The Split ShiftThe Work-Life Balance Technique in the Information Age

The Split Shift

We previously wrote about how the pressures of the modern work environment create incentives for professionals, especially men, to fake the hours they work.

A new book out by Laura Vanderkam titled “I know How She Does It” and originally featured in the New York Times, is based on the hour-by-hour time logs from 1001 days in the lives of working mothers earning at least $100,000 per year. The book discusses some interesting techniques used to balance work and home.

One of the more interesting techniques she discusses is “The Split Shift”. Increasingly in vogue with working parents, it entails leaving relatively early to spend time with family, then doing some work after the kids go to bed.

We have seen colleagues do this before and its amazing how shuffling two hours of work can create a change in peoples lives. Parents can choose to work demanding jobs and ensure regular time with family. This creates an important balance that also pays dividends in the workplace. We are surprised that more companies have not encouraged this approach, but if you are a manager, we hope that you will do so.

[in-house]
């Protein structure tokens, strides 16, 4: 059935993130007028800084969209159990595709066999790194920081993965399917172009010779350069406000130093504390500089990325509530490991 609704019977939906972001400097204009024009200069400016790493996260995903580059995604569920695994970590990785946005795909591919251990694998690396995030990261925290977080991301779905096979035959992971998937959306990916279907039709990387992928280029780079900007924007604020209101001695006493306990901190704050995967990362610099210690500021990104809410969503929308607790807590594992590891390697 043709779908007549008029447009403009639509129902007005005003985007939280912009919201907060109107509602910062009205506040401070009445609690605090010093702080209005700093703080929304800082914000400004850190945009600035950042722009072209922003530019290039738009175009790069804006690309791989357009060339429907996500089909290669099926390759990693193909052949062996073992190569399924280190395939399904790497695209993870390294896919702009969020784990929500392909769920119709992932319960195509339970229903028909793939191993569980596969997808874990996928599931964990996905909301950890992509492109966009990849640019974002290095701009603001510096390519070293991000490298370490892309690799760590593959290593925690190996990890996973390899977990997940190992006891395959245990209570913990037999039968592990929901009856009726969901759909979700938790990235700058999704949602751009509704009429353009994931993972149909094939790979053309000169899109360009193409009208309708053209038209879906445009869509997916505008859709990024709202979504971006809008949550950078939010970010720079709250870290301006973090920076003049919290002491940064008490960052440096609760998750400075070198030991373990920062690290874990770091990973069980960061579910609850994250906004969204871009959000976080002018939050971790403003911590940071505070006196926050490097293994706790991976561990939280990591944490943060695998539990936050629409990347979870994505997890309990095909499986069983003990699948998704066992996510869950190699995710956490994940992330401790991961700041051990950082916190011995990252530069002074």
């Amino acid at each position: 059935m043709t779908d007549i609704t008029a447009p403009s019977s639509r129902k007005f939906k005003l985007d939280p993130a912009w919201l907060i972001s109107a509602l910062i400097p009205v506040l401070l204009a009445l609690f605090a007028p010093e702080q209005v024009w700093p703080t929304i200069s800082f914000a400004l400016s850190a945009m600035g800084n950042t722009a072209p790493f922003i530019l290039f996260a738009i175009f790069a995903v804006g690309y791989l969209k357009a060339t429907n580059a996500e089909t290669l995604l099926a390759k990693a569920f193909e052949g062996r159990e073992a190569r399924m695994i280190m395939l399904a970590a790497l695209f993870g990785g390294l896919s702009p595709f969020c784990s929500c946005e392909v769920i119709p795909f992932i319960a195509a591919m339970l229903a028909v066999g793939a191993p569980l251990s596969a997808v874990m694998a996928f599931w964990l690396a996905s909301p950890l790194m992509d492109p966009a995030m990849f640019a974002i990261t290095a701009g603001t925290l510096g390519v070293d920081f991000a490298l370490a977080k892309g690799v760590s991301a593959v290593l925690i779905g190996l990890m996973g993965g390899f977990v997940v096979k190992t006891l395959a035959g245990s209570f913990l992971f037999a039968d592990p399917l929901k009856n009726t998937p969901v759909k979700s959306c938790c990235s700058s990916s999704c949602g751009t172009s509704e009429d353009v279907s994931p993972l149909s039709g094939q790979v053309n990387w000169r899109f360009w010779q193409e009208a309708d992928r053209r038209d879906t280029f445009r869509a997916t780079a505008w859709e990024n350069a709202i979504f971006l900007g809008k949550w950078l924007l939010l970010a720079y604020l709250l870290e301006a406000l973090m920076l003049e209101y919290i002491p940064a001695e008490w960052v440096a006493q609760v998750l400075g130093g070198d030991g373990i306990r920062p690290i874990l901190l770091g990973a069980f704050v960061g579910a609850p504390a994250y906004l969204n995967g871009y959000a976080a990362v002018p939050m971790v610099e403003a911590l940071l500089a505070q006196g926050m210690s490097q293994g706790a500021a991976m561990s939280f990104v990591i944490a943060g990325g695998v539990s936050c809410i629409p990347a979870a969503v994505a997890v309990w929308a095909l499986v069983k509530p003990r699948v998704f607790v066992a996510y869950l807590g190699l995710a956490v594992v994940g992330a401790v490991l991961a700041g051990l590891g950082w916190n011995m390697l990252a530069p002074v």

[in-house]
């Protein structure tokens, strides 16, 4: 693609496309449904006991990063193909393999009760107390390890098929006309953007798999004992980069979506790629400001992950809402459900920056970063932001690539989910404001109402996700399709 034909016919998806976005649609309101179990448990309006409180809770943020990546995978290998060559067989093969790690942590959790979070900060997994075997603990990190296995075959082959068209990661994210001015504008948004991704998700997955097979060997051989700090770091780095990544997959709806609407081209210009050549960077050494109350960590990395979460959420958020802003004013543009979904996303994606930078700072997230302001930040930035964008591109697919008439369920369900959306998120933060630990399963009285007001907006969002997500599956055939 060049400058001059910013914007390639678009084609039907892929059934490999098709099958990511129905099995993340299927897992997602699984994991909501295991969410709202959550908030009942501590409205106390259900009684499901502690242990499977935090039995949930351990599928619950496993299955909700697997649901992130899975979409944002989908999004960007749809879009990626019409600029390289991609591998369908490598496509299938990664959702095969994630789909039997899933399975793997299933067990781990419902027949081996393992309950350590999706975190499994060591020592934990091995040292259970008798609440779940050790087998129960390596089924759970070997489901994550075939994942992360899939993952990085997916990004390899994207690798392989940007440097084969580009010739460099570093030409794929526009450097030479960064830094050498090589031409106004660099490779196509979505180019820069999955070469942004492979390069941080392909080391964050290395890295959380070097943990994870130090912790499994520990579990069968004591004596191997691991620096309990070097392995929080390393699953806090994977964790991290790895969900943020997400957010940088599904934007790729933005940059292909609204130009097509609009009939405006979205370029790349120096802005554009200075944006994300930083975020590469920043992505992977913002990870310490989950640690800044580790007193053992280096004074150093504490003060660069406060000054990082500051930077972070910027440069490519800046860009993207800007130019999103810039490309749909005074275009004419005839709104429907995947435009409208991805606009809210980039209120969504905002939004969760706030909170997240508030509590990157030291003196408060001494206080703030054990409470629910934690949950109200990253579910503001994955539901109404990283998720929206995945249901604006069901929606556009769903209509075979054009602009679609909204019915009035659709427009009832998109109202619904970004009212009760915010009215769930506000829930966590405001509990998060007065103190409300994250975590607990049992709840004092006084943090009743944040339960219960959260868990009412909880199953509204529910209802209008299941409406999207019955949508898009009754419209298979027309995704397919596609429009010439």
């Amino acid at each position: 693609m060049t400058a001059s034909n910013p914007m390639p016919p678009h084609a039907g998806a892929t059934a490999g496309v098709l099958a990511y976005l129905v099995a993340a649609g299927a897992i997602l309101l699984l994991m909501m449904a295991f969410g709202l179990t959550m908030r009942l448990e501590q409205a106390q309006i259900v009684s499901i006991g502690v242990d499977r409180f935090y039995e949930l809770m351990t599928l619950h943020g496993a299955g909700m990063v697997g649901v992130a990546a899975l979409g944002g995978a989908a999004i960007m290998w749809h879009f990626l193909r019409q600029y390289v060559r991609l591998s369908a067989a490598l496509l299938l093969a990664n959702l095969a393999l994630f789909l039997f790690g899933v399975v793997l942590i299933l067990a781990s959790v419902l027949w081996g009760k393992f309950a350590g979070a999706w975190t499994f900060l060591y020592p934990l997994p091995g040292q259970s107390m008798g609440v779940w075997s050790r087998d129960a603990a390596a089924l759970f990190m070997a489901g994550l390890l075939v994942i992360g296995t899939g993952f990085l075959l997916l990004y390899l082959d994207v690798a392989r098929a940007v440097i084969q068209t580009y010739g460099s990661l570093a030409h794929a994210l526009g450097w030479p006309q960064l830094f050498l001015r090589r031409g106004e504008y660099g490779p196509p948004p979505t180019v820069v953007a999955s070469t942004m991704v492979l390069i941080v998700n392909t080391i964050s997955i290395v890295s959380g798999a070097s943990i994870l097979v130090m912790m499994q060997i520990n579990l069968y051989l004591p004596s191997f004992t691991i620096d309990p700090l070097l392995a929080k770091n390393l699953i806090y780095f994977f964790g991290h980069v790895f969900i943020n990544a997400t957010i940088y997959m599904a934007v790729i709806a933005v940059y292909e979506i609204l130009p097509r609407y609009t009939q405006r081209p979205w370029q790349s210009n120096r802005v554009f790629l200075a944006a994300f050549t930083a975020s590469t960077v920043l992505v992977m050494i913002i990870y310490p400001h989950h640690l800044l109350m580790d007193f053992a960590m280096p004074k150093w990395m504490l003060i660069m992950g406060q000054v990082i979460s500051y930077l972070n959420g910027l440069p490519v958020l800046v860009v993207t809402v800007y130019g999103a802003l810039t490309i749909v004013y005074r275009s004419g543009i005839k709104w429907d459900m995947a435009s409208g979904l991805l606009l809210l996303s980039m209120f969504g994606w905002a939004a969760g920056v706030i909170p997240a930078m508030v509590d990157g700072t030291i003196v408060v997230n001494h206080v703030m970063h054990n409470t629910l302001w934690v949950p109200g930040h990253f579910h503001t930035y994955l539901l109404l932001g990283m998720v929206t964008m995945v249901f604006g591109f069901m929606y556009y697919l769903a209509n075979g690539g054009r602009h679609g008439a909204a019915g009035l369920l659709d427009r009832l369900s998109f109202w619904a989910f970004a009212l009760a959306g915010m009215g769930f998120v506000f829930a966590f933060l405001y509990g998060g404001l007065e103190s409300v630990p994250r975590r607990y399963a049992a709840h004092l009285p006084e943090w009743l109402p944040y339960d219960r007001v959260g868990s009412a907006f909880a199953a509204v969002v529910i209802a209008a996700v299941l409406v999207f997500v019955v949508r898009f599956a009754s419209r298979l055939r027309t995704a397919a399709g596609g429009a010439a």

The split-shift approach also benefits professionals who are not parents. It creates the chance for those professionals to go to their favorite spinning class, or allows them to go back to school and take classes. Regular “me” time can be refreshing. It prioritizes fitness or family, and will make people more effective in and out of work.

Yet, we find that many professionals don’t take advantage of this option. We’ve heard all of the common refrains — “I am just not productive when I get home”, “I’ll just end up watching TV”, “I have so much work, it’s better to power through”. So here are 3 tips to making the “split-shift” work for you:

  1. Create a conducive home-office environment. This does not require thousands of dollars of investment on that standing desk (although those are nice!), but just a reliable internet connection, an ergonomically friendly place to work, and a specific corner designated for work — ideally not near the TV set

  2. Let your partner / Significant Other know about this change of routine and if possible, agree to build a routine together that works. Our non-statistical experiments have shown that its really hard to work when your spouse is watching ‘The Game of Thrones’

  3. Make some adjustments at work. If your colleagues are used to just “popping by” your desk at 7:30pm and to chat about work, that will require change. You might feel self-conscious leaving early, but once you demonstrate that you are actively working and productive later that night, people around you will adjust.

We practice this policy actively here at Tapwage. And we find that some time away from the office allows us to tackle more challenging tasks at night. This gives us the extra spring on our step in the morning when we come to work armed with our newest ideas.

We hope this works for you. Have you had a great experience with the Split Shift, or a more difficult one? Write in to share your story to We would love to hear from you.

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Advice Annie is a team of Tapwage writers and guest contributors who help answer career and workplace questions